Down the Hatch!

St. Scholastica's Student Newspaper
The Cable
By: Kate Murphy - Student Journalist -
Photo credit to blog.fairwaymarket.com

Photo credit to blog.fairwaymarket.com

I have a problem. A drinking problem.

It starts early in the morning. And it lasts all day. I can't control myself.

And sometimes, my friends and I get together and make a date out of it. It's like a party.

Just one sip and I'm hooked: the sweet aroma, the calming effect, the flavor.

My name is Kate. And I'm addicted to tea.

That moment in the morning when I turn on my hot water heater, place my Earl Grey tea bag into my mug, and cascade the hot liquid over the tea bag, warmth is steeped into my soul. Refreshing and rejuvenating. A magical elixir of health. But what is it about tea that is so good for you?

Whether iced for a hot summer's day or hot during these frigid temperatures, on any given day, over 158 million people in the United States drink tea, according to the Tea Association of the USA. And our British counterparts across the pond consume 165 million cups daily. Bring on the scones!

And tea is more popular than you may have originally thought. In fact, it's the second most consumed beverage in the world, beaten only by water. While tea is winning popularity contests around the globe, it's also crazy good for you too.

Still trying to shed off that holiday weight? Well, when you combine polyphenols, or the natural compounds in tea, and caffeine, increases energy expenditure and fat oxidation. This simply means in aiding in weight loss and maintain a healthy body weight. In fact, some researcher in a study found that those who consumed caffeinated green tea lost an average of 2.9 pounds over 12 weeks, all while maintaining their normal diet. Other studies have shown that regular tea drinkers have lower body mass indexes, or BMIs, and less body fat, compared with non-tea drinkers.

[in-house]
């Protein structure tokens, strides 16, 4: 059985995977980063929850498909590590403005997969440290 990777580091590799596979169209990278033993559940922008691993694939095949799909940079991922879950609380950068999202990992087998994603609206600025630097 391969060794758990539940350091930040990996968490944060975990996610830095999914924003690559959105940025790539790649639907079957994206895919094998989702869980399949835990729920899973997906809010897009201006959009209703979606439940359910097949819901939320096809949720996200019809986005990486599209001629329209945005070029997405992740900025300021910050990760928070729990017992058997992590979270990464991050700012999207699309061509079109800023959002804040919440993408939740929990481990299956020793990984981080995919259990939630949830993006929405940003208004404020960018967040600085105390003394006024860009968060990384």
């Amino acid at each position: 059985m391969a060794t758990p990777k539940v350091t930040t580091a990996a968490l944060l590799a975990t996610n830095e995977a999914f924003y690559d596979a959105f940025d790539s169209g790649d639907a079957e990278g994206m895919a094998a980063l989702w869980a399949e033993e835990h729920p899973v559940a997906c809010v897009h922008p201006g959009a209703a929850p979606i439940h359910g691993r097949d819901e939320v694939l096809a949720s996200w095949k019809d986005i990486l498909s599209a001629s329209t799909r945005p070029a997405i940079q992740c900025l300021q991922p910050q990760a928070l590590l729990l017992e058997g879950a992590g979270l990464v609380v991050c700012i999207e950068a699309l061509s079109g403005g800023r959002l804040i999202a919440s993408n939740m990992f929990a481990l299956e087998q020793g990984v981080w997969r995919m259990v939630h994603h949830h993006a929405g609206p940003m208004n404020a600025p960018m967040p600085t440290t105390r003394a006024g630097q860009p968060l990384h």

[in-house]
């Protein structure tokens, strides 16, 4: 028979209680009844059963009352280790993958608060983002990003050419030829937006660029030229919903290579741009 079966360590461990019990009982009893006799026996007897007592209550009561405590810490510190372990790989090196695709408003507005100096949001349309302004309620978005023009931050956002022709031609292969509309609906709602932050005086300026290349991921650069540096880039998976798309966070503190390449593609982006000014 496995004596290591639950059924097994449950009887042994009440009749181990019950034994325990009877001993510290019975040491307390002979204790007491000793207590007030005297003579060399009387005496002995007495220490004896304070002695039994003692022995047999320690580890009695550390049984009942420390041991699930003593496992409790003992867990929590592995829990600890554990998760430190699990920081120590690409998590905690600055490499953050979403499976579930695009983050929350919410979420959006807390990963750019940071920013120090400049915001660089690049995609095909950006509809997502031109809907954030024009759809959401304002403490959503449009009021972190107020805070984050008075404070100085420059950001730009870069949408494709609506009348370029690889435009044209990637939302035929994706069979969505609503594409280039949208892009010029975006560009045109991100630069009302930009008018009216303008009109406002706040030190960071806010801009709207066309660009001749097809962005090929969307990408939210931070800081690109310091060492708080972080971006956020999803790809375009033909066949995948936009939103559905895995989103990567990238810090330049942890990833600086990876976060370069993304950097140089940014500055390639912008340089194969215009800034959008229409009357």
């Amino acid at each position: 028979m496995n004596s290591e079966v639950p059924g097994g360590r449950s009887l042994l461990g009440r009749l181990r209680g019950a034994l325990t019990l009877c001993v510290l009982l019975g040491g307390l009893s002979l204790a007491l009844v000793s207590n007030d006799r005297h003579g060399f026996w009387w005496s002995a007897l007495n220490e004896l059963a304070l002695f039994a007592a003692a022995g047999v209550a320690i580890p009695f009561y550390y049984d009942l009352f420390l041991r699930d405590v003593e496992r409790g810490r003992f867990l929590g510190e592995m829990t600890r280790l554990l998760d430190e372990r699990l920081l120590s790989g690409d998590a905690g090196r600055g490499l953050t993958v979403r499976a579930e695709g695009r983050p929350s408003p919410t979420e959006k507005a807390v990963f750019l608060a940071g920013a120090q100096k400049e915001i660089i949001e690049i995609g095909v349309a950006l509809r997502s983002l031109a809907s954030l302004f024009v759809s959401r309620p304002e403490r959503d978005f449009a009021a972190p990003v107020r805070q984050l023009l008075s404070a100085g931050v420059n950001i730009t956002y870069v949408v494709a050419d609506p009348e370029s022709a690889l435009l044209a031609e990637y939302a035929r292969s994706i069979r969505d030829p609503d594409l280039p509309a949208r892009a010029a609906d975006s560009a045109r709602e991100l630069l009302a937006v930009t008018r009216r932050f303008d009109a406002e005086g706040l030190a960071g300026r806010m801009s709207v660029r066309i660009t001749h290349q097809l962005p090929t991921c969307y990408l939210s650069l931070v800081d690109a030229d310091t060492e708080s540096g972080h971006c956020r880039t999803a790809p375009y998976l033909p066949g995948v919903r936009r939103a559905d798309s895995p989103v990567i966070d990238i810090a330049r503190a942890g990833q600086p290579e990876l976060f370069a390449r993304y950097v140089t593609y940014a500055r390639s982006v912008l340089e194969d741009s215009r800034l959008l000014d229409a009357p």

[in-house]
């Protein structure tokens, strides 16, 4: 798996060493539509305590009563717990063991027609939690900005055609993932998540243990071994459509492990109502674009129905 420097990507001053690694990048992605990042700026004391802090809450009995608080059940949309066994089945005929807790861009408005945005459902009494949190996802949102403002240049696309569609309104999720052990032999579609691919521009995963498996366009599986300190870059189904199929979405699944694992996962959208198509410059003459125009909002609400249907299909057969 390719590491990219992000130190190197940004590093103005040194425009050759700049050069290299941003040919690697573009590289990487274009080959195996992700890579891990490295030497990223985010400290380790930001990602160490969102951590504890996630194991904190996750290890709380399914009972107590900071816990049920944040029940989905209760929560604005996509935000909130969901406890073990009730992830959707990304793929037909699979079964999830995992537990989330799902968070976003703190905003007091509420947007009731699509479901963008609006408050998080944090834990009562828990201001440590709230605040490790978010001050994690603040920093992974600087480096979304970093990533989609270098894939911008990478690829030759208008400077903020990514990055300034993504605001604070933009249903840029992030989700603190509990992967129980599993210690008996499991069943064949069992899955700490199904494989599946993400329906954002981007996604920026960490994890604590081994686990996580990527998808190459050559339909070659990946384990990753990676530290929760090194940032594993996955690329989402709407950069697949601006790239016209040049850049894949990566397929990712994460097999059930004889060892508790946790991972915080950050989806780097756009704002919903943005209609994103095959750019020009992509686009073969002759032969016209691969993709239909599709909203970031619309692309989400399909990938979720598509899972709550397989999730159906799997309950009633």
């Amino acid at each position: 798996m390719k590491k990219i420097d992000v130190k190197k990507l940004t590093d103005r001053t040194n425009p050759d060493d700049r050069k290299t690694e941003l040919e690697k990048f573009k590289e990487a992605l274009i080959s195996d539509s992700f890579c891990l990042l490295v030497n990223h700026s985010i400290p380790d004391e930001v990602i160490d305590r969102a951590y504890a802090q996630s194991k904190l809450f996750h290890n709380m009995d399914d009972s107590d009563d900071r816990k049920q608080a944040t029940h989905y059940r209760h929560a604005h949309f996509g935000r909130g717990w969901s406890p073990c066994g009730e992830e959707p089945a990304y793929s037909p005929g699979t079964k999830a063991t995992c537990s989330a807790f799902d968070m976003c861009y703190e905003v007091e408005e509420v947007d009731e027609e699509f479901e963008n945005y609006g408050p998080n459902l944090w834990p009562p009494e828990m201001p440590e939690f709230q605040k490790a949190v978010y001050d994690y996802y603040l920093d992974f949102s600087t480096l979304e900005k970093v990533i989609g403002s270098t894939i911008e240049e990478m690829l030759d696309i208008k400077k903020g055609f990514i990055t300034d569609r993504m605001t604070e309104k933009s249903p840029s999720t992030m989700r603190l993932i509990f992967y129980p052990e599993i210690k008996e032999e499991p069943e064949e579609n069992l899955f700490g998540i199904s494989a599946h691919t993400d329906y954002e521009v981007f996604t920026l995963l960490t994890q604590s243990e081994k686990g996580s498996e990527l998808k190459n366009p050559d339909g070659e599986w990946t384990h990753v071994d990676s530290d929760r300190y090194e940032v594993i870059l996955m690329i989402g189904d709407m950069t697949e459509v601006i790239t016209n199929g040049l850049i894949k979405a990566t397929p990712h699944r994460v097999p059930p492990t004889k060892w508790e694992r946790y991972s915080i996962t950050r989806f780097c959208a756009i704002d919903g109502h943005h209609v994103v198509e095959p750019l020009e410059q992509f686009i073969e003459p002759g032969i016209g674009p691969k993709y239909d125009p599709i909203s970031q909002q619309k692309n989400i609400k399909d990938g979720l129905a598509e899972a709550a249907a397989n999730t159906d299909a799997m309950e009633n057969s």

Tea is a superhero. The polyphenols and antioxidants in tea may also help stop the progression of certain cancers, including lung, skin, prostate, and breast.

A study conducted by Dr. Claudio Ferri showed that black tea reduced blood pressure in patients with hypertension, as well as helped with blood flow. Dr. Ferri commented on his findings:

"Drinking as little as one cup of tea per day supports healthy arterial function and blood pressure. The results suggest that on a population scale, drinking tea could help reduce significantly the incidence of stroke, heart attack, and other cardiovascular diseases."

I told you tea was magical.

Feeling stressed out with upcoming exams? Chug a mug of the liquid hug.

When you're feeling down in the dumps, a cup or two of green tea could solve your problems. The caffeine is a good start to your problems - caffeine is a stimulant that can temporarily elevate one's mood. There's another part to the answer: L-theanine. This amino acid helps combat symptoms of depression. The component in the tea has a soothing, calming effect. The amino acid has been shown to stimulate production of alpha waves in the brain; increases in alpha waves are correlated to states of more relaxation. If you want to decrease your anxiety, boost your mood, and just feel a sense of Zen, it's time to get out the tea pot.

Tea has been connected to other countless health benefits, from rehydration to boosting the immune system. Whether it's opulent orange oolong, scrumptious spicy cinnamon, or luscious lavender white tea, tea is a perfect pick-me-up.

Let's take a note from William Ewart Gladstone, Prime Minister for the United Kingdom back in the day, when he said, "If you are cold, tea will warm you; if you are too heated, it will cool you; if you are depressed, it will cheer you; if you are excited it will calm you."

I'll drink to that.

Cheerio,

Kate